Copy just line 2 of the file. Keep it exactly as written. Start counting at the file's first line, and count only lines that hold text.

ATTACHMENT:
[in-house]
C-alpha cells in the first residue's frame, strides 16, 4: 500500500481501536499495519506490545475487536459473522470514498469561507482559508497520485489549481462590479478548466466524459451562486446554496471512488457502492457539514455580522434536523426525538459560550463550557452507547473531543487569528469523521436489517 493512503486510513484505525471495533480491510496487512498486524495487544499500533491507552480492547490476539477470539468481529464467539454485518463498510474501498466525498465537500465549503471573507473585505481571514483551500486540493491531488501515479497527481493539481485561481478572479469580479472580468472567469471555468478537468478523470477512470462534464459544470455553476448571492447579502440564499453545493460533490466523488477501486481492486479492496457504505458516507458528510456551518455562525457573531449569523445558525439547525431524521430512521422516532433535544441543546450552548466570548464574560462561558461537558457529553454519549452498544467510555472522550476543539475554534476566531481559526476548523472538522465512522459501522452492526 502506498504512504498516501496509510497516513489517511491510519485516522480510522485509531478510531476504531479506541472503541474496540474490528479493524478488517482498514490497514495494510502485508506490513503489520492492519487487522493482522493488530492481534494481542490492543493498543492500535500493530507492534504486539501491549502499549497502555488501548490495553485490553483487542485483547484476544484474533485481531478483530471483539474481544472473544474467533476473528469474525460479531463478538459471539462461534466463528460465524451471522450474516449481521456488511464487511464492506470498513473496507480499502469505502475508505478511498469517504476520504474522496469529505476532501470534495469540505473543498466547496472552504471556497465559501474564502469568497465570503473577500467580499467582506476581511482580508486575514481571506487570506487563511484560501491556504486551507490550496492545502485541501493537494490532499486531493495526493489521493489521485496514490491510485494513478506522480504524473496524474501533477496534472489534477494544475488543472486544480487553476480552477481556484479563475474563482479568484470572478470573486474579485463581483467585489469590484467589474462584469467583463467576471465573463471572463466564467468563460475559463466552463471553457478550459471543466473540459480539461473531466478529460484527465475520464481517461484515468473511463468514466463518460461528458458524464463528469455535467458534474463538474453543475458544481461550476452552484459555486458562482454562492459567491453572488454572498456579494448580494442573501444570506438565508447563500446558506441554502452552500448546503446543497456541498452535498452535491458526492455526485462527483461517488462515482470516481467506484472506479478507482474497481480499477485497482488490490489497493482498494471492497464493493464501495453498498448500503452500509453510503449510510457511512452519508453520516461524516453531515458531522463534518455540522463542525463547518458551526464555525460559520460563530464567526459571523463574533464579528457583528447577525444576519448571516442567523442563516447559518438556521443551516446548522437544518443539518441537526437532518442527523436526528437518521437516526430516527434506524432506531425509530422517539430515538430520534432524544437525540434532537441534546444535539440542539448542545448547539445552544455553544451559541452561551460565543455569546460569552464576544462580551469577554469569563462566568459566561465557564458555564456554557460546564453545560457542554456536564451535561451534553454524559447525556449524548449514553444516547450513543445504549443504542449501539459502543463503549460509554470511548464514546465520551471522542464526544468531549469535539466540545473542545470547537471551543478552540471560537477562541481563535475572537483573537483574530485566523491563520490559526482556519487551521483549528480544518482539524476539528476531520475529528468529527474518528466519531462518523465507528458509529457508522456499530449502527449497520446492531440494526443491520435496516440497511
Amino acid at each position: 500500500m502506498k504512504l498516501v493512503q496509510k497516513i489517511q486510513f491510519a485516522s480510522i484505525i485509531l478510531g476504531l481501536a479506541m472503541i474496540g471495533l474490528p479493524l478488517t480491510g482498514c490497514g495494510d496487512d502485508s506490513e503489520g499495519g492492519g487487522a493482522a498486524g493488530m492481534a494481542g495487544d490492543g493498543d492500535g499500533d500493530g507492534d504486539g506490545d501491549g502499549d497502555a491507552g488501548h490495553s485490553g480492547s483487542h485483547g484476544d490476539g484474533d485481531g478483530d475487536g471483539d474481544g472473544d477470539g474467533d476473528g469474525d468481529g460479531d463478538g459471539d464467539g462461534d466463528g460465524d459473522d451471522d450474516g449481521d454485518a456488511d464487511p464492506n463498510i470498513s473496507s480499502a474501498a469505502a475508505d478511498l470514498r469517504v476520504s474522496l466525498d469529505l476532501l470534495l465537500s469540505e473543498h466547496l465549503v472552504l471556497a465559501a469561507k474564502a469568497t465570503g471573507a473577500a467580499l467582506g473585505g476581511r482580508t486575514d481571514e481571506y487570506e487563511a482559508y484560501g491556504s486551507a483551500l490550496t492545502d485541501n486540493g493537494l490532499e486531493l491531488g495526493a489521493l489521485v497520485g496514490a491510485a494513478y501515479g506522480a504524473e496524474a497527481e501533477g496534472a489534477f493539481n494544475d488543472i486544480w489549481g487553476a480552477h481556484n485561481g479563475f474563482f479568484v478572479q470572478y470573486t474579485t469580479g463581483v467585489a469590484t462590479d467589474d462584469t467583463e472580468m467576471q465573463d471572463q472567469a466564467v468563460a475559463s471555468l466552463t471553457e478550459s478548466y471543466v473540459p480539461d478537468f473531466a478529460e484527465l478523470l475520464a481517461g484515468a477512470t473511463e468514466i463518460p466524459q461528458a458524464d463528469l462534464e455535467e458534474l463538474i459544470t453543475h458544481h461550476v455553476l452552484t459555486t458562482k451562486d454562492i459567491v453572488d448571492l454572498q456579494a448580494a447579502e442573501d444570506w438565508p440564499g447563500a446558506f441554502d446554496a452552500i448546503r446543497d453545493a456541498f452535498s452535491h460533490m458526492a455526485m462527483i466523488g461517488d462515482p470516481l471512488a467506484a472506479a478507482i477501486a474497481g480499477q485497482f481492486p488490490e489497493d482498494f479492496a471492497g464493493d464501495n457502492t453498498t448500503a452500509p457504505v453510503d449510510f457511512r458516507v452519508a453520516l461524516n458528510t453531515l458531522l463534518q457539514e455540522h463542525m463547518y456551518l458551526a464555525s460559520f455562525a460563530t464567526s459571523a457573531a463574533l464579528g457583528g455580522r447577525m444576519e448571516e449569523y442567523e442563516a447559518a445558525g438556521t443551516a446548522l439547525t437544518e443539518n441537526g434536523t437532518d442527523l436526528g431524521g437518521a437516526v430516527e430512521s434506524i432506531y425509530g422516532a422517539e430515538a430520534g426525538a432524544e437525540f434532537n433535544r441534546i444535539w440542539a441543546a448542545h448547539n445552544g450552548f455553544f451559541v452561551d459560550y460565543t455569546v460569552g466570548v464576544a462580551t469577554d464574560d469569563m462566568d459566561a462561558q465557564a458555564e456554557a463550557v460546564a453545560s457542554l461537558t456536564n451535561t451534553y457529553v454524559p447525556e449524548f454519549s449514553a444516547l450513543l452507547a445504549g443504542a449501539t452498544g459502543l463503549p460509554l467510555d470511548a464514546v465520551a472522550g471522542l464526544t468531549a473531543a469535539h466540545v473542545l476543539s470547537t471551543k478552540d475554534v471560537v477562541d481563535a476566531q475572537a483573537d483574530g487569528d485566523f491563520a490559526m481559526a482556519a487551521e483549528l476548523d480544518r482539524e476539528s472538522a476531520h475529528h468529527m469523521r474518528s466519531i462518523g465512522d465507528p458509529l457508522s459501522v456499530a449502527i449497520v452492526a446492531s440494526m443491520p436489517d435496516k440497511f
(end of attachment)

C-alpha cells in the first residue's frame, strides 16, 4: 500500500481501536499495519506490545475487536459473522470514498469561507482559508497520485489549481462590479478548466466524459451562486446554496471512488457502492457539514455580522434536523426525538459560550463550557452507547473531543487569528469523521436489517 493512503486510513484505525471495533480491510496487512498486524495487544499500533491507552480492547490476539477470539468481529464467539454485518463498510474501498466525498465537500465549503471573507473585505481571514483551500486540493491531488501515479497527481493539481485561481478572479469580479472580468472567469471555468478537468478523470477512470462534464459544470455553476448571492447579502440564499453545493460533490466523488477501486481492486479492496457504505458516507458528510456551518455562525457573531449569523445558525439547525431524521430512521422516532433535544441543546450552548466570548464574560462561558461537558457529553454519549452498544467510555472522550476543539475554534476566531481559526476548523472538522465512522459501522452492526 502506498504512504498516501496509510497516513489517511491510519485516522480510522485509531478510531476504531479506541472503541474496540474490528479493524478488517482498514490497514495494510502485508506490513503489520492492519487487522493482522493488530492481534494481542490492543493498543492500535500493530507492534504486539501491549502499549497502555488501548490495553485490553483487542485483547484476544484474533485481531478483530471483539474481544472473544474467533476473528469474525460479531463478538459471539462461534466463528460465524451471522450474516449481521456488511464487511464492506470498513473496507480499502469505502475508505478511498469517504476520504474522496469529505476532501470534495469540505473543498466547496472552504471556497465559501474564502469568497465570503473577500467580499467582506476581511482580508486575514481571506487570506487563511484560501491556504486551507490550496492545502485541501493537494490532499486531493495526493489521493489521485496514490491510485494513478506522480504524473496524474501533477496534472489534477494544475488543472486544480487553476480552477481556484479563475474563482479568484470572478470573486474579485463581483467585489469590484467589474462584469467583463467576471465573463471572463466564467468563460475559463466552463471553457478550459471543466473540459480539461473531466478529460484527465475520464481517461484515468473511463468514466463518460461528458458524464463528469455535467458534474463538474453543475458544481461550476452552484459555486458562482454562492459567491453572488454572498456579494448580494442573501444570506438565508447563500446558506441554502452552500448546503446543497456541498452535498452535491458526492455526485462527483461517488462515482470516481467506484472506479478507482474497481480499477485497482488490490489497493482498494471492497464493493464501495453498498448500503452500509453510503449510510457511512452519508453520516461524516453531515458531522463534518455540522463542525463547518458551526464555525460559520460563530464567526459571523463574533464579528457583528447577525444576519448571516442567523442563516447559518438556521443551516446548522437544518443539518441537526437532518442527523436526528437518521437516526430516527434506524432506531425509530422517539430515538430520534432524544437525540434532537441534546444535539440542539448542545448547539445552544455553544451559541452561551460565543455569546460569552464576544462580551469577554469569563462566568459566561465557564458555564456554557460546564453545560457542554456536564451535561451534553454524559447525556449524548449514553444516547450513543445504549443504542449501539459502543463503549460509554470511548464514546465520551471522542464526544468531549469535539466540545473542545470547537471551543478552540471560537477562541481563535475572537483573537483574530485566523491563520490559526482556519487551521483549528480544518482539524476539528476531520475529528468529527474518528466519531462518523465507528458509529457508522456499530449502527449497520446492531440494526443491520435496516440497511